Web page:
FOR IMMEDIATE RELEASE: January 16, 2020
Contact: Melissa Mansfield | firstname.lastname@example.org
ADVOCATES CALL OUT LAW ENFORCEMENT OFFICIALS THREATENING PUBLIC SAFETY IN A BAD FAITH EFFORT TO UNDERMINE THE NEW BAIL LAW
Newsday story highlights case of judge playing politics by wrongfully releasing defendant and citing new bail reform laws – therefore misleading the public and putting safety at risk
CENTRAL ISLIP, NY—Criminal justice reform advocates point to a case highlighted in a Newsday story today about a man re-arrested days after being released by a judge erroneously citing new bail reform laws.
In response to this article, New Yorkers United for Justice’s Khalil A. Cumberbatch said:
“This is what happens when those who are entrusted to protect us instead use their power to exploit our fears and mislead the public to score political points. Mistakes are being made that are completely avoidable if we deal in reality and educate the public and our judges about how the new system works. It’s very clear that, in this case, the judge was either completely uninformed or deliberately played politics in order to undermine bail reform in the public sphere. Either way, it’s is morally wrong, undercuts faith in our system, severely erodes trust, and is bad for public safety.
“But this has also happened time and again since this new law was passed, and advocates, elected officials and media have a responsibility to call it out and demand accountability. In every case, we must ask if judges and prosecutors are using the tools provided under the law to hold people who commit offenses accountable. Or are they playing fast and loose to make sure a law that they don’t like, fails?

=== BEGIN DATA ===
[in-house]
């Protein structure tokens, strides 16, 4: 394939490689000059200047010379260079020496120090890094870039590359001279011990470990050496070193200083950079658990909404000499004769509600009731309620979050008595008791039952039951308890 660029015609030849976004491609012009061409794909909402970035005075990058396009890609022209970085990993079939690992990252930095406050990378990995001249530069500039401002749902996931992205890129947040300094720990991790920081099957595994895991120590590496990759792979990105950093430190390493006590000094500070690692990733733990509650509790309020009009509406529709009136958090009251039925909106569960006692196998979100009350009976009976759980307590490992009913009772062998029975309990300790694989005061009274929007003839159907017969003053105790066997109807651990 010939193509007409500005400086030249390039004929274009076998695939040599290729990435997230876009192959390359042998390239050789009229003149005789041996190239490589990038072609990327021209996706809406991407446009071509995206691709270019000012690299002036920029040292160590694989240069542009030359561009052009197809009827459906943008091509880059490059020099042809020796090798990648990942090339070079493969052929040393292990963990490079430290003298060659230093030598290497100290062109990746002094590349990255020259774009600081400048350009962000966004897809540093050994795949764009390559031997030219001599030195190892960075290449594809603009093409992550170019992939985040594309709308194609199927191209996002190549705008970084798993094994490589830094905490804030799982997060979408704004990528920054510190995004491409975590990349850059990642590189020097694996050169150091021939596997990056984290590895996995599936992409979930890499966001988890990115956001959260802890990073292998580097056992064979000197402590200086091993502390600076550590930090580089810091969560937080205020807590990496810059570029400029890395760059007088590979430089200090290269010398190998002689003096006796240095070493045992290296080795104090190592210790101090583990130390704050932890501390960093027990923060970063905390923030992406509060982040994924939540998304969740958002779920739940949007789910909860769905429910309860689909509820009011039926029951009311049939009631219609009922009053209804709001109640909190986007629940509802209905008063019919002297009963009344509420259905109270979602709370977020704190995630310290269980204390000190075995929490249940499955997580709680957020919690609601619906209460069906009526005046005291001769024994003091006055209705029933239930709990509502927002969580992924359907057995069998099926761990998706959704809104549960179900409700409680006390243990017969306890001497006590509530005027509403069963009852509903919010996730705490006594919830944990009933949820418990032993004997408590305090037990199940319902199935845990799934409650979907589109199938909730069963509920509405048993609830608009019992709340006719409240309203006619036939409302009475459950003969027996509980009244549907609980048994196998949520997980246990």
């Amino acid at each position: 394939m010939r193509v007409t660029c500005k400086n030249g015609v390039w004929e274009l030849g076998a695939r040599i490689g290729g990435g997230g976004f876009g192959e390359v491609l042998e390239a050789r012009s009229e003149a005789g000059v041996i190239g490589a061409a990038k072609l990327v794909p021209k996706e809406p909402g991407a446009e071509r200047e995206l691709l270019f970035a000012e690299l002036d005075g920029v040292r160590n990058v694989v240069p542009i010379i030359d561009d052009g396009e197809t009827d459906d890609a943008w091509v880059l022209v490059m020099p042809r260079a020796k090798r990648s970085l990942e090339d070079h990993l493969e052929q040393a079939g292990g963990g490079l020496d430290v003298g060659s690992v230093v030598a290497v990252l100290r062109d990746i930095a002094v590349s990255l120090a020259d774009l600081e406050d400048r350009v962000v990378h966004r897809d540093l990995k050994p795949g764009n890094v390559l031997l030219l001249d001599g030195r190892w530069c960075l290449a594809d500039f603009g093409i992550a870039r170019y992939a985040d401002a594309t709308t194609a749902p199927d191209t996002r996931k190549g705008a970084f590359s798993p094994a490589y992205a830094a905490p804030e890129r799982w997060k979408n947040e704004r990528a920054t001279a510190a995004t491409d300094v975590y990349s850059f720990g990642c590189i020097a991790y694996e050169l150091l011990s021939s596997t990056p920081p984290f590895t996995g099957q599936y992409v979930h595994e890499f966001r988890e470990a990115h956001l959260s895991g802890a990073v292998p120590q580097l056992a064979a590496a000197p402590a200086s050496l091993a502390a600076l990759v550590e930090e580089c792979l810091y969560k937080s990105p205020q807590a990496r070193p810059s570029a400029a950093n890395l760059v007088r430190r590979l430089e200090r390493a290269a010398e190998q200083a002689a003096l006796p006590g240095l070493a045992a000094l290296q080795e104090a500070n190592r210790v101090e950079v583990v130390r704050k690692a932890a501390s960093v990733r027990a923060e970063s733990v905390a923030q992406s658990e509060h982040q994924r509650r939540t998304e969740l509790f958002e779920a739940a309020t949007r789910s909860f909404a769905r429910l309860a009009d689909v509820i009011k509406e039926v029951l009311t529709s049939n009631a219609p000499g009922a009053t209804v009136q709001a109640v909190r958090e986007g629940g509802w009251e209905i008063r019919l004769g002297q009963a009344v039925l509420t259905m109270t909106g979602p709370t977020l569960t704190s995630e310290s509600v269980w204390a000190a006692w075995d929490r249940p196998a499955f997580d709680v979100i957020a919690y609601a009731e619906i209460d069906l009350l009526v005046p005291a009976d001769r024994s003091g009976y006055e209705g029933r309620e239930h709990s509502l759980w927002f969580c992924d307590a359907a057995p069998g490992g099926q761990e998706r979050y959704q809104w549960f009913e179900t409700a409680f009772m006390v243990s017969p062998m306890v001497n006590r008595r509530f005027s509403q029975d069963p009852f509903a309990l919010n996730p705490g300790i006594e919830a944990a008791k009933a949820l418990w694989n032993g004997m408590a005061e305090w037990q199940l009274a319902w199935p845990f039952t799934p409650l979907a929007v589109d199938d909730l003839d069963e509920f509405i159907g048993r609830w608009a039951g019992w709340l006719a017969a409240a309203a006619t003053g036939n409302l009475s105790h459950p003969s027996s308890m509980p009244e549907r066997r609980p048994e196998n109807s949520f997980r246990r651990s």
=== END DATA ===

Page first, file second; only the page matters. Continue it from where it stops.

“The criminal justice system has real consequences for all those involved – victims, presumed innocent individuals, the guilty, and the families and communities of all impacted – and we need policies that result in just outcomes every time. That’s why reform was so important—and remains so. That’s also why we should of course examine our laws, new and old, and make sure they are being implemented properly and that they’re working as intended to maximize safety, justice, and fairness.
“We need to have responsible and thoughtful conversations about reform – based on data and hard facts, not hysteria and politics – to ensure our system works, and so all New Yorkers get the fairness, justice and safety we deserve and expect.”